Secondary heart attacks could be predicted by a simple blood test

Detecting whether someone is at risk of having a secondary heart attack could be through the provision of a simple blood test according to new research being conducted by the Baker Institute.

Professor Peter Meikle who heads the Institute’s metabolomics department and his team have identified fats in the blood (known as plasma biomarkers) that improve upon traditional risk factors in predicting heart disease and stroke.

The team are proposing to trial this revolutionary blood test in Australia over the next 2-3 years as part of a broader personalised health program currently being developed. In time, GPs will be able to use this test to better assess a patient’s risk of developing heart disease.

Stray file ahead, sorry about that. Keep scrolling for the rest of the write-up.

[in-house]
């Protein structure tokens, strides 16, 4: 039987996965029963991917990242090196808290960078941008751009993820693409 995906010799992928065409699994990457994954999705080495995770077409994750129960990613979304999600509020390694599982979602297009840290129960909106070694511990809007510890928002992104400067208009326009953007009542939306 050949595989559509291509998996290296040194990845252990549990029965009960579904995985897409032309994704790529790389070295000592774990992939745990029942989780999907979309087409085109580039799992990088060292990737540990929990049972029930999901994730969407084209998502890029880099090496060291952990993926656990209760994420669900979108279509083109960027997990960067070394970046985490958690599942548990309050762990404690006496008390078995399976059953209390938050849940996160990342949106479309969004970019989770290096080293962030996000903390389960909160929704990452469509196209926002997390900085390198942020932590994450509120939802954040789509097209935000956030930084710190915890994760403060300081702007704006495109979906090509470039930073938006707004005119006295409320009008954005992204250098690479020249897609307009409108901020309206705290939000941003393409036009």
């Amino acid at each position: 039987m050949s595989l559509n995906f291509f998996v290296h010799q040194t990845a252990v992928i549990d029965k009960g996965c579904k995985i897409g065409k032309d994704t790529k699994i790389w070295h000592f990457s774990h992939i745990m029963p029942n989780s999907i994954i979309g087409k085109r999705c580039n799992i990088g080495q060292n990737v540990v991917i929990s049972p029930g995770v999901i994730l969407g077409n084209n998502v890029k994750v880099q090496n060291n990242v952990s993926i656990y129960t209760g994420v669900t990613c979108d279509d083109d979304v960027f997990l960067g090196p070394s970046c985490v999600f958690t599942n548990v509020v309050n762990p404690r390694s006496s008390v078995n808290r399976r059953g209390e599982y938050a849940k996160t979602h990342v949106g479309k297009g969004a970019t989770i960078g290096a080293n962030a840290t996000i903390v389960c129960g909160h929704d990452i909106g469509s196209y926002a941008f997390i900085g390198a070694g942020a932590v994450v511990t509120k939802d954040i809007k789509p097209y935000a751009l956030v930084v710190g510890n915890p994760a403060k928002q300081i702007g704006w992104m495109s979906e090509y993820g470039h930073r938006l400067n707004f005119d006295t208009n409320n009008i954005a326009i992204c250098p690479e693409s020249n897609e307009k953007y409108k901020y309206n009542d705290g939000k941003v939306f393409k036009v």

“This test was developed after a study looked at 10,000 samples to find the bio markers that will determine whether a person is at risk of having another heart attack,” said Professor Meikle.

“We hope to identify those individuals who are treated at greatest risk of a second heart attack so that they can be closely monitored and treated accordingly. While there are thousands of lipids in the blood, our challenge is to identify which ones best predict disease outcomes,” he said.

At this stage, a prototype of this test has been trialled in America however the prototype provides GP’s and patients with limited information on 2 lipid markers and is not yet available in Australia.

The blood test will be similar to the cost and process of having a cholesterol test and could be operated out of hospital pathology laboratories that house the necessary equipment.

Heart Support Australia is looking forward to seeing how the research progresses as well as learning of the benefits patients will enjoy should the trial be introduced.

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